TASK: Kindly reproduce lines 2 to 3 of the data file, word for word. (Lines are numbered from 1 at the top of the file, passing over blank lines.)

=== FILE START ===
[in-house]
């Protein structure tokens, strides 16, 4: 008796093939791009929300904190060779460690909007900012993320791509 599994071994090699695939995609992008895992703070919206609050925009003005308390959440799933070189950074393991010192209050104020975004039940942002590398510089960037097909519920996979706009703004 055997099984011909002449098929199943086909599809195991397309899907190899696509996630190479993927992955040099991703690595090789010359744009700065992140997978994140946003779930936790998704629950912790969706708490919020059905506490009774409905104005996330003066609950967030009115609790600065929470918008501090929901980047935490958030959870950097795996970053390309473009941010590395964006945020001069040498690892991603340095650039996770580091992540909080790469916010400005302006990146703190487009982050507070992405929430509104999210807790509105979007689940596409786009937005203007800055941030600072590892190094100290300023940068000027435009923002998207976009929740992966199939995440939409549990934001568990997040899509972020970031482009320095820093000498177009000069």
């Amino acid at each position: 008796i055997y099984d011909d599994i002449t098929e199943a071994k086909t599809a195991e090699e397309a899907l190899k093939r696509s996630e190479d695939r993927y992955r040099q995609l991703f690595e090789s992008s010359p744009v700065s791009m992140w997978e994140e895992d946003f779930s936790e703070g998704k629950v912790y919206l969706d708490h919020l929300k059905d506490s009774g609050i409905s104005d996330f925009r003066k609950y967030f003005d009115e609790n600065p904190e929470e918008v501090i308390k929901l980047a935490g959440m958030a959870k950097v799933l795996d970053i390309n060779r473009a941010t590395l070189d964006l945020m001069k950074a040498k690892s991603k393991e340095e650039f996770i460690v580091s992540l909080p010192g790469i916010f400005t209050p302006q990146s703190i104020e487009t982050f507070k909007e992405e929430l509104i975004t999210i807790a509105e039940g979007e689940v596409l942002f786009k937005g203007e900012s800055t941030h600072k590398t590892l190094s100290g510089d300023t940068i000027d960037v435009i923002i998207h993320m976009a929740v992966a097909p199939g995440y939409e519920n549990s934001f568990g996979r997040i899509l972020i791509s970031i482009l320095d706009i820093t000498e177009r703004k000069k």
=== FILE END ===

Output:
């Protein structure tokens, strides 16, 4: 008796093939791009929300904190060779460690909007900012993320791509 599994071994090699695939995609992008895992703070919206609050925009003005308390959440799933070189950074393991010192209050104020975004039940942002590398510089960037097909519920996979706009703004 055997099984011909002449098929199943086909599809195991397309899907190899696509996630190479993927992955040099991703690595090789010359744009700065992140997978994140946003779930936790998704629950912790969706708490919020059905506490009774409905104005996330003066609950967030009115609790600065929470918008501090929901980047935490958030959870950097795996970053390309473009941010590395964006945020001069040498690892991603340095650039996770580091992540909080790469916010400005302006990146703190487009982050507070992405929430509104999210807790509105979007689940596409786009937005203007800055941030600072590892190094100290300023940068000027435009923002998207976009929740992966199939995440939409549990934001568990997040899509972020970031482009320095820093000498177009000069």
């Amino acid at each position: 008796i055997y099984d011909d599994i002449t098929e199943a071994k086909t599809a195991e090699e397309a899907l190899k093939r696509s996630e190479d695939r993927y992955r040099q995609l991703f690595e090789s992008s010359p744009v700065s791009m992140w997978e994140e895992d946003f779930s936790e703070g998704k629950v912790y919206l969706d708490h919020l929300k059905d506490s009774g609050i409905s104005d996330f925009r003066k609950y967030f003005d009115e609790n600065p904190e929470e918008v501090i308390k929901l980047a935490g959440m958030a959870k950097v799933l795996d970053i390309n060779r473009a941010t590395l070189d964006l945020m001069k950074a040498k690892s991603k393991e340095e650039f996770i460690v580091s992540l909080p010192g790469i916010f400005t209050p302006q990146s703190i104020e487009t982050f507070k909007e992405e929430l509104i975004t999210i807790a509105e039940g979007e689940v596409l942002f786009k937005g203007e900012s800055t941030h600072k590398t590892l190094s100290g510089d300023t940068i000027d960037v435009i923002i998207h993320m976009a929740v992966a097909p199939g995440y939409e519920n549990s934001f568990g996979r997040i899509l972020i791509s970031i482009l320095d706009i820093t000498e177009r703004k000069k």